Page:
What is an Application?

Estimated reading time: 3 minutes

A Ktor Server Application is a custom program listening to one or more ports using a configured server engine, composed by modules with the application logic, that install features, like routing, sessions, compression, etc. to handle HTTP/S 1.x/2.x and WebSocket requests.

Ktor also provides functionality to handle raw sockets, but not as part of the Application and its pipeline.

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An Application instance is the main unit of a Ktor Application. When a request comes in (a request can be HTTP, HTTP/2 or WebSocket requests), it is converted to an ApplicationCall and goes through a pipeline which is owned by the Application. The pipeline consists of one or more interceptors that are previously installed, providing certain functionality such as routing, compression, etc. that ends handling the request.

Normally, a Ktor program configures the Application pipeline through modules that install and configure features.

You can read further information about the pipeline, in the lifecycle section.


Check the dedicated page about ApplicationCall.


A feature is a singleton (usually a companion object) that you can install and configure for a pipeline. Ktor includes some standard features, but you can add your own or other features from the community. You can install features in any pipeline, like the application itself, or specific routes.

You can read more about features in its dedicated page.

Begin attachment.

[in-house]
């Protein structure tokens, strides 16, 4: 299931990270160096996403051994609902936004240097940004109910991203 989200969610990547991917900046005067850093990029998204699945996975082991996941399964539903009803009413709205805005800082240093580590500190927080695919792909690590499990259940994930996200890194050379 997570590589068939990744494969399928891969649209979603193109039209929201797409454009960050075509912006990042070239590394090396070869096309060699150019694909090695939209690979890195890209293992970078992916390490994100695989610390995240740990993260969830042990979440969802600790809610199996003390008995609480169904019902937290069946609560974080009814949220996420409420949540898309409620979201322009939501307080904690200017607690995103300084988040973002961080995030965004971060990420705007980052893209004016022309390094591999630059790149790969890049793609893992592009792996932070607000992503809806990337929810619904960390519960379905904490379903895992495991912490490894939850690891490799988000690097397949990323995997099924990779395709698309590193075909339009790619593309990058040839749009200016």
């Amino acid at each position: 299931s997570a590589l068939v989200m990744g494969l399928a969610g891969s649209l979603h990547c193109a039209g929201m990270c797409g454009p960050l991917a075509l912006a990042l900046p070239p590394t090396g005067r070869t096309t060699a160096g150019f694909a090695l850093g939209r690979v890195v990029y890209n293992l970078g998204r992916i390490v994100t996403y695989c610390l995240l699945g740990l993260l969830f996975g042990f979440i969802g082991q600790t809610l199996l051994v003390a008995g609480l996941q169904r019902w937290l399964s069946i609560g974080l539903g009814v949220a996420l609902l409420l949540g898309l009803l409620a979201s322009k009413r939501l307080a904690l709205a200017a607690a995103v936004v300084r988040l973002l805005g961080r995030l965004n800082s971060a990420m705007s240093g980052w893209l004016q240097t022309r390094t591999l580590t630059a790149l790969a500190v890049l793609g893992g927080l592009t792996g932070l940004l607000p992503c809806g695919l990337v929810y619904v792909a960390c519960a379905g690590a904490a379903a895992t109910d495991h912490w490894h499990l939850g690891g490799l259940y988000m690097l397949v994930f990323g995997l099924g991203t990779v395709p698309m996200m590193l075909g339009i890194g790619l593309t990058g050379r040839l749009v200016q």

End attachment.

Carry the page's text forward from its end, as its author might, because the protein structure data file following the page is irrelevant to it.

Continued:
A Ktor module is just a user-defined function receiving the Application class that is in charge of configuring the server pipeline, install features, registering routes, handling requests, etc.

You have to specify the modules to load when the server starts in the application.conf file.

A simple module function would look like this:

package com.example.myapp

fun Application.mymodule() {
    routing {
        get("/") {
            call.respondText("Hello World!")

Of course, you can split the module function in several smaller functions or classes.

Modules are referenced by their fully qualified name: the fully qualified name of the class and the method name, separated by a dot (.).

So for the example, the module’s fully qualified name would be:


mymodule is an extension method of the class Application (where Application is the receiver). Since it is defined as a top-level function, Kotlin creates a JVM class with a Kt suffix (FileNameKt), and adds the extension method as a static method with the received as its first parameter. In this case, the class name is MainKt in the com.example.myapp package, and the Java method signature would be static public void mymodule(Application app).

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